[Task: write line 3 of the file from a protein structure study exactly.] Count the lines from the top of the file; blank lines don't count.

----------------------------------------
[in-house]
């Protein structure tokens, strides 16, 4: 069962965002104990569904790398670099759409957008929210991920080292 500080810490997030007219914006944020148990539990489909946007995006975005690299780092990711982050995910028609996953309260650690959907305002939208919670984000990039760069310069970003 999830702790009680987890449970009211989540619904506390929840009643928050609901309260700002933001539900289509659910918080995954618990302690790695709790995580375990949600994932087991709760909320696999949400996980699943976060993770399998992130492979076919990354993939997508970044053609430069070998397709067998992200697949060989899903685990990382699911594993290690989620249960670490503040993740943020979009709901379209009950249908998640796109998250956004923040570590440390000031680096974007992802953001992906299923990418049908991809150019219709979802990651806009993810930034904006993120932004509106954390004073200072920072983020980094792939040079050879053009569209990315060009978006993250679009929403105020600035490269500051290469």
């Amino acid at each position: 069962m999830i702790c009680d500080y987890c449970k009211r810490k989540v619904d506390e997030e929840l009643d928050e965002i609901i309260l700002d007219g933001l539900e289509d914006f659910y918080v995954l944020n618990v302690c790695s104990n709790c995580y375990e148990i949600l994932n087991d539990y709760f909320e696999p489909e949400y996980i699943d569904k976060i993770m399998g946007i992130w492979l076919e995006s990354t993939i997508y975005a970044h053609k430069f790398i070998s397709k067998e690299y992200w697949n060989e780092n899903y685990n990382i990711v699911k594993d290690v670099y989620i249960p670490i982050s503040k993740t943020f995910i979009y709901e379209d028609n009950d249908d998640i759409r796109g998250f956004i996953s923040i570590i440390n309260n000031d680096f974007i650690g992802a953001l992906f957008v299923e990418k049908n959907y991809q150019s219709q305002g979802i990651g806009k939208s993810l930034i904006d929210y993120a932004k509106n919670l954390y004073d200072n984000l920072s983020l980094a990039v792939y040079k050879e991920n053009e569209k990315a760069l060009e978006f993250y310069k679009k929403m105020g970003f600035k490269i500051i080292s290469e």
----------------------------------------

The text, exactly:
């Amino acid at each position: 069962m999830i702790c009680d500080y987890c449970k009211r810490k989540v619904d506390e997030e929840l009643d928050e965002i609901i309260l700002d007219g933001l539900e289509d914006f659910y918080v995954l944020n618990v302690c790695s104990n709790c995580y375990e148990i949600l994932n087991d539990y709760f909320e696999p489909e949400y996980i699943d569904k976060i993770m399998g946007i992130w492979l076919e995006s990354t993939i997508y975005a970044h053609k430069f790398i070998s397709k067998e690299y992200w697949n060989e780092n899903y685990n990382i990711v699911k594993d290690v670099y989620i249960p670490i982050s503040k993740t943020f995910i979009y709901e379209d028609n009950d249908d998640i759409r796109g998250f956004i996953s923040i570590i440390n309260n000031d680096f974007i650690g992802a953001l992906f957008v299923e990418k049908n959907y991809q150019s219709q305002g979802i990651g806009k939208s993810l930034i904006d929210y993120a932004k509106n919670l954390y004073d200072n984000l920072s983020l980094a990039v792939y040079k050879e991920n053009e569209k990315a760069l060009e978006f993250y310069k679009k929403m105020g970003f600035k490269i500051i080292s290469e």